Condo prices in Boston hit fresh highs last year, thanks to sales at several new high-end buildings and the continuing demand for living in the core of the city.
The median price of a condo in central Boston — neighborhoods from the Fenway to downtown to South Boston — jumped 16.2 percent last year, to $790,000, according to the real estate data firm LINK. The median price for a unit in a high-end, full-service building climbed almost twice that fast, to more than $2 million.
The luxury market was driven, in part, by a few big new buildings, such as Millennium Tower, which opened last year downtown. Millennium’s Grand Penthouse is now home to the globe-hopping private equity billionaire Jonathan Grayken, who spent $35 million on the place in August.
The broader market is being powered by a combination of young professionals, suburban empty-nesters, and some international buyers, all of whom are drawn to Boston’s growing job base and urban life, said LINK’s president, Debra Taylor Blair.
She noted that prices on very small units — 450 square feet or less — are climbing especially fast, because younger and first-time buyers want to live close to their jobs. Sales were also strong in many older luxury buildings. Both, she said, are signs of solid demand across the whole market.
“It’s not just the rich getting richer,” Taylor Blair said. “This is a tide that’s rising across the board.”
But a wave of new units could test the strength of the city’s condo market in the next few years. To date, much of the housing built in the city during the current boom has been apartments, enough to cause rents at the high end of the market to plateau.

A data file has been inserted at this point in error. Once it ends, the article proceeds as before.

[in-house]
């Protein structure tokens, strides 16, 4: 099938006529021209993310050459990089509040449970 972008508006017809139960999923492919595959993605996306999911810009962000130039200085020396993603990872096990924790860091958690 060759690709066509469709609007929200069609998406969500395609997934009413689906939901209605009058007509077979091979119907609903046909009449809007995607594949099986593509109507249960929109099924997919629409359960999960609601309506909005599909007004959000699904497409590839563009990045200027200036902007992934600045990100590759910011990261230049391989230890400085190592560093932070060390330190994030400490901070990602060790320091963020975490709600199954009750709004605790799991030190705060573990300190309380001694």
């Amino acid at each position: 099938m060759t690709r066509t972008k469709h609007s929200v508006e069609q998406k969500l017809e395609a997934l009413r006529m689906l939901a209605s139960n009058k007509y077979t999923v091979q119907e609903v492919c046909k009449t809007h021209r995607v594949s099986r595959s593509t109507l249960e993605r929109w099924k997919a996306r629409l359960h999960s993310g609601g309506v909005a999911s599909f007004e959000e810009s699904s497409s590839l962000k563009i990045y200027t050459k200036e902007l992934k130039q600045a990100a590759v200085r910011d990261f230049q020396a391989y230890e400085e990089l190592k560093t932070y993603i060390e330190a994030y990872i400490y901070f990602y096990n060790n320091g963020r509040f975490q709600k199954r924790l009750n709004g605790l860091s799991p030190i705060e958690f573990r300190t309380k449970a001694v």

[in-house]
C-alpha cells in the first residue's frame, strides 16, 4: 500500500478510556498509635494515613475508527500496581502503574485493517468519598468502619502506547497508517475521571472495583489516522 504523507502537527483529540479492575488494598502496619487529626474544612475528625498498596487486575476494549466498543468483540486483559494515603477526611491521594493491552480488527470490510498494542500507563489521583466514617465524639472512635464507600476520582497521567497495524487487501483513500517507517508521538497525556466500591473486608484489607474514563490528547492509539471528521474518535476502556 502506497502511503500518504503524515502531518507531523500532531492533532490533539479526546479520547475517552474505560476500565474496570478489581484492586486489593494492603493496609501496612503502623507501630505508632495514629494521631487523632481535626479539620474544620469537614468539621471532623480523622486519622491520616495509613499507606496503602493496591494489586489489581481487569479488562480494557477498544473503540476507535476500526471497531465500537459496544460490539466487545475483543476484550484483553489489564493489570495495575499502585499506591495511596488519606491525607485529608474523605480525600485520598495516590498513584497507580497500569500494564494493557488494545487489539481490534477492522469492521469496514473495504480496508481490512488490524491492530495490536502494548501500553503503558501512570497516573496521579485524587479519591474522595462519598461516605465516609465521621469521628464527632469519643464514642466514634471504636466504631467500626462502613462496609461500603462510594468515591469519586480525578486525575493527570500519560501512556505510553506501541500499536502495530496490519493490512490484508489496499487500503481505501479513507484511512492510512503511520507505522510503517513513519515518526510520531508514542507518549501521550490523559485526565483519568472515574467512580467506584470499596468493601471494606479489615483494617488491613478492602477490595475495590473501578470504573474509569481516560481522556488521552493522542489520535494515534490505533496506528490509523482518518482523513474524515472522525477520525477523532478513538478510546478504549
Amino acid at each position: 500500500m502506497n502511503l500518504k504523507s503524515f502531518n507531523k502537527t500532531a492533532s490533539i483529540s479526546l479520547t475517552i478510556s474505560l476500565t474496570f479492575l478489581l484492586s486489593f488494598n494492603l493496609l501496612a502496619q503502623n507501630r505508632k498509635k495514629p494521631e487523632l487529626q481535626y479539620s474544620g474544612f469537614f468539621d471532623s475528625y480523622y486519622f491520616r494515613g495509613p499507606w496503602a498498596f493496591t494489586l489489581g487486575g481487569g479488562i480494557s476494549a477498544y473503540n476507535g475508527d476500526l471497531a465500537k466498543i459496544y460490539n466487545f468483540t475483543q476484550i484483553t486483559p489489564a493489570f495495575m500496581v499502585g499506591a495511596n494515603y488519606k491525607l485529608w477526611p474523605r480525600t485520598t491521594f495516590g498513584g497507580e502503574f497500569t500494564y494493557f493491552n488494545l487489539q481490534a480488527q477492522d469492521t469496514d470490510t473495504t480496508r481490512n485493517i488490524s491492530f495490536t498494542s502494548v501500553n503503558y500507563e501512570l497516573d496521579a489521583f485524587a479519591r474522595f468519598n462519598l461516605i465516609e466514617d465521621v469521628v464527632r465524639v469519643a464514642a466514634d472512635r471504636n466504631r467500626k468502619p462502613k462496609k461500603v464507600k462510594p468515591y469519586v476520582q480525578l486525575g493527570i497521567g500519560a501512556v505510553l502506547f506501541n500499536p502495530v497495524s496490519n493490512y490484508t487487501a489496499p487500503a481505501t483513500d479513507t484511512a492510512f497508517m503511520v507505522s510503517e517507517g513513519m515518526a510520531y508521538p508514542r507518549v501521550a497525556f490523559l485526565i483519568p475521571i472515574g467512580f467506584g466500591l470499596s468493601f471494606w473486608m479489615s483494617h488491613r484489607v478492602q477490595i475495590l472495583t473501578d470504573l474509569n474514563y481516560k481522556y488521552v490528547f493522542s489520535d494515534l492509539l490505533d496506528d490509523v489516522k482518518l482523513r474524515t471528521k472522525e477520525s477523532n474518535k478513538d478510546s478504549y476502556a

Data released in early January showed that apartment rental prices fell slightly at the end of 2016 — the first drop since 2010 — amid a surge of new buildings that have opened in Boston and neighboring cities such as Cambridge, Chelsea, and Somerville.
The decline was modest, just 1.7 percent — or $36 a month on the average lease of $2,038, according to the rental-tracking firm Reis Inc. But it was the latest and clearest sign that the flood of construction in Boston is putting a lid on rents, at least at the upper end of the market.
Yet in central Boston, buyers are finding that condo prices are climbing much faster than prices for single-family homes, or the market generally.
And now the apartment-condo mix is changing.
Thousands of new condominium units are set to open this year and next, from stand-out towers such as One Dalton in the Back Bay and the Pierce in the Fenway, to more modest buildings in South Boston and the South End.
Thousands more are planned or already being built, including Cottonwood Management Group’s so-called M Block project in the Seaport, where more than half of the 733 units will be condos.
Taylor Blair has heard some fears that there could soon be a glut. But, she said, the steady price growth, along with a historically fast pace of sales, suggest a lot of customers are still looking to buy.
“Oversupply is the big fear,” she said. “But what these numbers say to us is that there’s a lot of pent-up demand out there to live in Boston.”
And Boston’s residential real estate market is often seen as one with little downside risk. Standard & Poors, for example, recently estimated that if another recession hits — even one of the magnitude of the economic downturn that began in 2007 — Boston-area home prices would dip less than 2 percent.
Even under the worst-case scenario envisioned by S&P, values in Greater Boston would slip 6 percent, compared to a 27 percent plunge nationally.